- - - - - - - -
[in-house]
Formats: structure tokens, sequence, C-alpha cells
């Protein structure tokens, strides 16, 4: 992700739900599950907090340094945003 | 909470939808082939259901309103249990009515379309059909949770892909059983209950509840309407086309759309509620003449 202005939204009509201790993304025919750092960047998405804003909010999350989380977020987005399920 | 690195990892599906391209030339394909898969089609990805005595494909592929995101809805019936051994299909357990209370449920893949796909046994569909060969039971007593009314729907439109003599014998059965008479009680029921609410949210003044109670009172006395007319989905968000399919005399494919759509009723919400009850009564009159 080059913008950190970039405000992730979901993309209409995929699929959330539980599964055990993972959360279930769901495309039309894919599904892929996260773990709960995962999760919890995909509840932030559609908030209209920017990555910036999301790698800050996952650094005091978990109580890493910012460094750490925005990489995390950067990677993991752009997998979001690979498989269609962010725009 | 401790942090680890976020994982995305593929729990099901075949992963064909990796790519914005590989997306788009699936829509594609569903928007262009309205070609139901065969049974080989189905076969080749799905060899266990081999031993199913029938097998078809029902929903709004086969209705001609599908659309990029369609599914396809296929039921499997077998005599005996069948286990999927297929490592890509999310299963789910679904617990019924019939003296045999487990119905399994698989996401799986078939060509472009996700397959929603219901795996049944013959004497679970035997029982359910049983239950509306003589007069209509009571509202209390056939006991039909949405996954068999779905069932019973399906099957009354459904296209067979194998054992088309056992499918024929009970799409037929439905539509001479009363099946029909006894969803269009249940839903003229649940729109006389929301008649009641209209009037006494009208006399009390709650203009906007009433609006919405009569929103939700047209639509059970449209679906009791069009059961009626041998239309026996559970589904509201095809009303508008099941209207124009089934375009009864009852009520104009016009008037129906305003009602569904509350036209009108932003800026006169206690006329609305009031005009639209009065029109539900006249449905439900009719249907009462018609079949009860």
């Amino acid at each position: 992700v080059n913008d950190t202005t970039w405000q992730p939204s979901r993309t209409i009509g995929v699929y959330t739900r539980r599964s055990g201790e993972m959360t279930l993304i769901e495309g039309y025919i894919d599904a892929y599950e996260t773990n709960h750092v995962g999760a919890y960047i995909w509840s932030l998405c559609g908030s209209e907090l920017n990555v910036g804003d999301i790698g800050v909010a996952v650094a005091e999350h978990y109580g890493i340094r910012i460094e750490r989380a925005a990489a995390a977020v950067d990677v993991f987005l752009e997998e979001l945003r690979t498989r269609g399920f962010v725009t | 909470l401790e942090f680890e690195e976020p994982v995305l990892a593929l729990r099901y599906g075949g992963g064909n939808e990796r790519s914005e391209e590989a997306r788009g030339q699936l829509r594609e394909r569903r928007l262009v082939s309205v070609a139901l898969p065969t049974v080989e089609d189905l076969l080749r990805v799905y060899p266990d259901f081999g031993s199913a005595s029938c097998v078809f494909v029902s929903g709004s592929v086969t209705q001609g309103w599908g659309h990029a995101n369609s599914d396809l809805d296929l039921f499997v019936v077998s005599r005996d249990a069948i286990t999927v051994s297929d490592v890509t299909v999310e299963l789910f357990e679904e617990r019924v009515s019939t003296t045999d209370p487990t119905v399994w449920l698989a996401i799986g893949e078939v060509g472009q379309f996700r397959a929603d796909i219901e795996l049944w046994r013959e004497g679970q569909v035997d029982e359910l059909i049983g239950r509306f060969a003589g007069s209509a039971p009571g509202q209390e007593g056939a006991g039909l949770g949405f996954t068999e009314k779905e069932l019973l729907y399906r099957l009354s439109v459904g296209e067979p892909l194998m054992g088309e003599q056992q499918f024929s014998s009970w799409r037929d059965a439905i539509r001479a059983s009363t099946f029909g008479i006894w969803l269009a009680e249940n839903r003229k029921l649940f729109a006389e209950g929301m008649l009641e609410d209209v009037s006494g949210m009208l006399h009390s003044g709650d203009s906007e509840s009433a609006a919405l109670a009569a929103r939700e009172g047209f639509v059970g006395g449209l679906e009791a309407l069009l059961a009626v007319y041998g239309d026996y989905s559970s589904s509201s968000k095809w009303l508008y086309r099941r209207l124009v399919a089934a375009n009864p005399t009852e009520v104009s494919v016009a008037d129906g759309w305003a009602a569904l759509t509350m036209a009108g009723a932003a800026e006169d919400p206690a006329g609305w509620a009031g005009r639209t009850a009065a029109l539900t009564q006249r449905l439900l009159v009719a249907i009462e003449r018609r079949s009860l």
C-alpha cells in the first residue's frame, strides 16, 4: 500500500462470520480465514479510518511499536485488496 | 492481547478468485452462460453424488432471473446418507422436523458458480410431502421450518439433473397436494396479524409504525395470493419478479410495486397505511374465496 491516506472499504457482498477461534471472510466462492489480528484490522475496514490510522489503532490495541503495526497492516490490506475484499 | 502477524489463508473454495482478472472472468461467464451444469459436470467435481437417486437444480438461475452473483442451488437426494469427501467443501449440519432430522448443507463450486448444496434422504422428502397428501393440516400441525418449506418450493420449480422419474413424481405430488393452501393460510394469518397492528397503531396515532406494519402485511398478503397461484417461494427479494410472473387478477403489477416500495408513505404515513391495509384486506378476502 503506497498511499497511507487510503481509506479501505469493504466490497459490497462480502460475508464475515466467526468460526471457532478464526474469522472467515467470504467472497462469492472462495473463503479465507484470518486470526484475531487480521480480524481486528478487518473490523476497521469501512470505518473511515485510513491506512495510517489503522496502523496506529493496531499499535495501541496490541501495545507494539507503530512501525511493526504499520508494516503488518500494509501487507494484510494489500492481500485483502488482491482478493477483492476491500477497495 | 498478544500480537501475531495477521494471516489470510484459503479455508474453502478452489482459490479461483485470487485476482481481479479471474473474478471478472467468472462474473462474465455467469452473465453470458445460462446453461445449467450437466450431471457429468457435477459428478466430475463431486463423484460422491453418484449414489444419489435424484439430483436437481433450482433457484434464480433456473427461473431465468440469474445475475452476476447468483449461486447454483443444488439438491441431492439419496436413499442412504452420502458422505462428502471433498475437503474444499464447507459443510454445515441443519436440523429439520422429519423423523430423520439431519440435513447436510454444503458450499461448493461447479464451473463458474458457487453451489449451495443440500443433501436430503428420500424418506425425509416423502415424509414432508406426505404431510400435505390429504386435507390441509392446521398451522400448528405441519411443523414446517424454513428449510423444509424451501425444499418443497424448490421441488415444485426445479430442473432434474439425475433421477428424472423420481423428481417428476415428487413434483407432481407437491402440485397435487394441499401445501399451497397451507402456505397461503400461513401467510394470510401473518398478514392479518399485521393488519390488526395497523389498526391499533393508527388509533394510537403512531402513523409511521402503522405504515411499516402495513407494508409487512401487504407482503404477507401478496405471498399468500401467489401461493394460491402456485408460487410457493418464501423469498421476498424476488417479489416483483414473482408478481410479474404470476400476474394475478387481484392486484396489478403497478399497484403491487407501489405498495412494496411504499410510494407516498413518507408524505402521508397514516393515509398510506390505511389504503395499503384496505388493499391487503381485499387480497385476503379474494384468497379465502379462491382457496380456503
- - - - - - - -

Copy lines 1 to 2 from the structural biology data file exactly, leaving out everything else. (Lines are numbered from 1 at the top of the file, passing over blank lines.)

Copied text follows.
[in-house]
Formats: structure tokens, sequence, C-alpha cells